The government of Prime Minister Shinzo Abe has seen some modest gains this week in its attempts to normalize Japan’s military posture. Both regional allies and the ruling LDP’s coalition partner New Komeito have indicated they are interested in seeing Japan be able to more comprehensively defend itself, and contribute to regional security alliances. Abe will surely press ahead with these gains, as China and Japan have both been unable to normalize tension in the East China Sea since the Japanese government’s purchase of the disputed Senkaku/Diaoyu Islands in August 2012.
To begin with the domestic front, the LDP and New Komeito on Thursday came to a broad agreement for Cabinet approval of a limited right to collective self-defense, according to sources who spoke with the Japan News. The LDP is seeking to have a joint Cabinet statement ready by June 22 when the current Diet session ends.
The new agreement is expected to be based on a view submitted by the 1972 government of Prime Minister Kakuei Tanaka, in which the right to self-defense is allowed only when “the people’s right to life, liberty and the pursuit of happiness would be fundamentally undermined.” The government source said New Komeito had come to this new interpretation because of a scenario the Abe administration has been publicly emphasizing for weeks; the prospect of U.S. military ships transporting Japanese nationals from a conflict zone. The junior coalition partner said such a situation could well involve the people’s right to life and the pursuit of happiness. New Komeito asserts this is a much more limited interpretation of collective self-defense than the LDP had initially envisioned. However, the LDP feels it can use the agreement as a starting point for later negotiations.
Internationally, Japan and Australia’s foreign and defense ministers have been meeting this week for their first two-plus-two meeting since 2012, and the fifth such meeting overall. On Wednesday, they agreed on a bilateral pact to jointly develop defense equipment. There have been media reports earlier this month suggesting Australia is interested in Japanese submarine technology, and perhaps purchasing several Soryu-class submarines. The two sides released a joint statement confirming “the substantial conclusion of negotiations” surrounding the pact.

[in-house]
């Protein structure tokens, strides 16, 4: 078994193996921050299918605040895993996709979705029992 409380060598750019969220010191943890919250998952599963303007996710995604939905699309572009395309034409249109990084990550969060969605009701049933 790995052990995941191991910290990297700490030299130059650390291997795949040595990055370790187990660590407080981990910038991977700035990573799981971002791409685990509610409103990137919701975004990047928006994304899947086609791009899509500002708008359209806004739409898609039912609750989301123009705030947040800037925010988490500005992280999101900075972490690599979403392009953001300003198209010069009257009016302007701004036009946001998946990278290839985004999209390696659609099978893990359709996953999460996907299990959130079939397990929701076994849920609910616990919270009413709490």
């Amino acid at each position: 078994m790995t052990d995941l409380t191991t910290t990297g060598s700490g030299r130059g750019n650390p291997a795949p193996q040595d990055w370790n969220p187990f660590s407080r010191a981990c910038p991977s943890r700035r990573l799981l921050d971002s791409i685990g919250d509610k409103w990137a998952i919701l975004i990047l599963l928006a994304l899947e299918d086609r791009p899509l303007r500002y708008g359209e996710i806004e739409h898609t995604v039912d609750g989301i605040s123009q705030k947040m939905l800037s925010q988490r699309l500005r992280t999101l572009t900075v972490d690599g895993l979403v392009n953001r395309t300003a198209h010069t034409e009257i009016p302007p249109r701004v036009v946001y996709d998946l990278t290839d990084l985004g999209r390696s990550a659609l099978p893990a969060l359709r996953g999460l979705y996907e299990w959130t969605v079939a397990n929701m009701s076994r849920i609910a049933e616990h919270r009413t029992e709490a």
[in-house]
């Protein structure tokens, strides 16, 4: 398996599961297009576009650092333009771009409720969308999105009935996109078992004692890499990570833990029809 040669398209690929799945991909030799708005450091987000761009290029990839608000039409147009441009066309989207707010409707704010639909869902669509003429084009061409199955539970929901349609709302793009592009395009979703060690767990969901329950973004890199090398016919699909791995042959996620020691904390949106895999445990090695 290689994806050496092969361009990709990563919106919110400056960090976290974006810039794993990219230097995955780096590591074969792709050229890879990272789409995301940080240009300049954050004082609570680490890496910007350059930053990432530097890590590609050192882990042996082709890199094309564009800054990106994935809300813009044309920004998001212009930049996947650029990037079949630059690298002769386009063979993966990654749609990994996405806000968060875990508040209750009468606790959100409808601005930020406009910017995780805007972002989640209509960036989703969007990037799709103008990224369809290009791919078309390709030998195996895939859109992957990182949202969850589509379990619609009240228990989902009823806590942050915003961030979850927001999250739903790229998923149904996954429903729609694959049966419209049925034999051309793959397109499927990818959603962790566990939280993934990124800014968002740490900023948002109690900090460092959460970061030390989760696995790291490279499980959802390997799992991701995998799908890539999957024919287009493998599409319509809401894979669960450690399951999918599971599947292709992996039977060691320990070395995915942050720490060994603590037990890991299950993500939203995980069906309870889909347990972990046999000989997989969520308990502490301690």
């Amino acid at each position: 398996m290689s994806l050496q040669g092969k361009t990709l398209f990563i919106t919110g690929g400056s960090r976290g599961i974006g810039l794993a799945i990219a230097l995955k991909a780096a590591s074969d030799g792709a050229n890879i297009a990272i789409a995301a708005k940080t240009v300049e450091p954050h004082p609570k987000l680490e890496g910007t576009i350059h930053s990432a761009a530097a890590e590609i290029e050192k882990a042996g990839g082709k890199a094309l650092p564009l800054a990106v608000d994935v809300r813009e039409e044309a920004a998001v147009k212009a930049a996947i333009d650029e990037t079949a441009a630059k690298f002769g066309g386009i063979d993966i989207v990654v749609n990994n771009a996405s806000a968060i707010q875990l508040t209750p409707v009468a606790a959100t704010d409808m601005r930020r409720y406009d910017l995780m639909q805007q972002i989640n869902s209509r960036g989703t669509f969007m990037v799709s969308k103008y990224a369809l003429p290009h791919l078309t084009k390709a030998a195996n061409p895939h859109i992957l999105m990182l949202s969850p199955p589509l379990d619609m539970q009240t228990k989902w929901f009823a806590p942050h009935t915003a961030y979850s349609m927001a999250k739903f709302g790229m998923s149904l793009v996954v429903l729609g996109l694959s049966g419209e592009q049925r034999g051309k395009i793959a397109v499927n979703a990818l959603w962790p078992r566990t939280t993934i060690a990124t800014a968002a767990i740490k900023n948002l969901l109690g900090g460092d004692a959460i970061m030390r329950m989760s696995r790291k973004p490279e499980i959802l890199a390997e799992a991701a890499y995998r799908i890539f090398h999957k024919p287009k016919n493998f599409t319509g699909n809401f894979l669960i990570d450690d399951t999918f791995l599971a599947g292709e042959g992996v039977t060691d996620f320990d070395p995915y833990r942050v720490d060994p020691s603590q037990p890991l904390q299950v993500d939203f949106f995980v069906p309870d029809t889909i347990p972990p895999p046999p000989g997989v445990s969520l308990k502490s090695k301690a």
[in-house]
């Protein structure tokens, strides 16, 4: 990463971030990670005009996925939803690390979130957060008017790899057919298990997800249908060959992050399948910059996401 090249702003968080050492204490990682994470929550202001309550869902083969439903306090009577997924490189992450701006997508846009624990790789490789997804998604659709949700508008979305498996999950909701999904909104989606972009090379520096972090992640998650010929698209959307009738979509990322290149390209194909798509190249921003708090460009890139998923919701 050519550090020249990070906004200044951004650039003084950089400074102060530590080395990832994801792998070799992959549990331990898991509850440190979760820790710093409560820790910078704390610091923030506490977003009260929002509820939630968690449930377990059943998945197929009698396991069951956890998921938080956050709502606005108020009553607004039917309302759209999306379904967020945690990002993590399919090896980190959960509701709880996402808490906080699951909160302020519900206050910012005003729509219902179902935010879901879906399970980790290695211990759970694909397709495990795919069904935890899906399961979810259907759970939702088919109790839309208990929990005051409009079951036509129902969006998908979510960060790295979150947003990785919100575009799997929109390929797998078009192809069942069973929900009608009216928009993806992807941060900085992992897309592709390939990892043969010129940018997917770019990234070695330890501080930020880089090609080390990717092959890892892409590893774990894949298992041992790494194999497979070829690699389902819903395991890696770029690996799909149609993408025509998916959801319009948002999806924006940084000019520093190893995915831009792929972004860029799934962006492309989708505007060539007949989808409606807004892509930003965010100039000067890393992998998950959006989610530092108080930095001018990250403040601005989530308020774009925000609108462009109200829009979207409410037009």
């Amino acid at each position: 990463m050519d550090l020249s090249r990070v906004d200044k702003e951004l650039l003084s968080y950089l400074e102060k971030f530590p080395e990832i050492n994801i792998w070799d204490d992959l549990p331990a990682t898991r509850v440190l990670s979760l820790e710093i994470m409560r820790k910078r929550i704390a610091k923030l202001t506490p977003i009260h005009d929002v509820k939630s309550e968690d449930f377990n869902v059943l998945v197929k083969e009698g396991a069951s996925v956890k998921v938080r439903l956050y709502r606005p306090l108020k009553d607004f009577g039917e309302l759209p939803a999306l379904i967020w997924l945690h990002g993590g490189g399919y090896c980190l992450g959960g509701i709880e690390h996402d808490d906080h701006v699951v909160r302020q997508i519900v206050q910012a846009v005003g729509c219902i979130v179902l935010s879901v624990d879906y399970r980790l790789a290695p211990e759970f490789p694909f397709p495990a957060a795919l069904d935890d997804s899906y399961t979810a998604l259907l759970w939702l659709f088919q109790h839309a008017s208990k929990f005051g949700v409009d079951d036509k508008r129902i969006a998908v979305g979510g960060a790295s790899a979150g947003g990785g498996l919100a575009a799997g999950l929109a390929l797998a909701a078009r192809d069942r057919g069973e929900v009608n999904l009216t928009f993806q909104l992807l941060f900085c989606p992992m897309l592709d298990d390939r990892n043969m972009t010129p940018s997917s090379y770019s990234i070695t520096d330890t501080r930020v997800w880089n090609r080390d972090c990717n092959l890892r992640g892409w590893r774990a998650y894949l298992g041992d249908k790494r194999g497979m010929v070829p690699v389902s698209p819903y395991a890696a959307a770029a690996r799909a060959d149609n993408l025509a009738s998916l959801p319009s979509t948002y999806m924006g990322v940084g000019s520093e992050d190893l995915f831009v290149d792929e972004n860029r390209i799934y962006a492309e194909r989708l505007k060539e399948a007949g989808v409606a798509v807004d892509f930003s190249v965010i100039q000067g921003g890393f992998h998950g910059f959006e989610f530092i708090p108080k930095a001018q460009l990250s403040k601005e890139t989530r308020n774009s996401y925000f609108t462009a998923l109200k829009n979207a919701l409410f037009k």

In addition to the bilateral agreement, the Australian side also voiced support for an increased role for Japan in ensuring regional security. Australia’s Foreign Minister Julie Bishop said her country “can see great benefits to our country and to our region, should Japan continue to play a greater constructive role in global and regional peace and security. We certainly support Japan working towards a more normal defense posture to help it play a greater global and regional role,” according to an AFP report. In regard to disputes with China in the East China Sea and South China Sea, Defense Minister David Johnston said the issues must be resolved through negotiation, and according to international law. However, the Australian side made sure to emphasize it was not singling out China, and that “the relationship between China and Australia is not mutually exclusive. Australia… has a very strong and successful relationship with China and with Japan.”
In addition to Australia, national security advisor Susan Rice said the U.S. wants to “deepen trilateral security cooperation and interoperability” with Japan and South Korea. Rice was speaking in the context of defending against North Korea’s “increasing provocations.” She also said that the U.S. and Japan were updating defense cooperation guidelines, something that hasn’t been done in almost two decades.
This week’s events will be viewed as important steps by the Abe administration on Japan’s path toward collective self-defense, and ultimately the possible normalization of Japan’s military. Certainly the support of allies like the U.S. and Australia will be instrumental in rationalizing Japanese participation in guaranteeing regional security. While obviously not intentional, Chinese disputes with the Philippines and Vietnam in the South China Sea fuel regional unease, and lead countries to attempt to rebalance the situation by seeking greater Japanese participation. With a small and scattered domestic opposition at the moment, the LDP is seizing what it sees as an opportunity to fundamentally change Japan’s security playbook. The months between the current Diet session and the next one this fall will show how far the Abe government thinks it can push its advantage.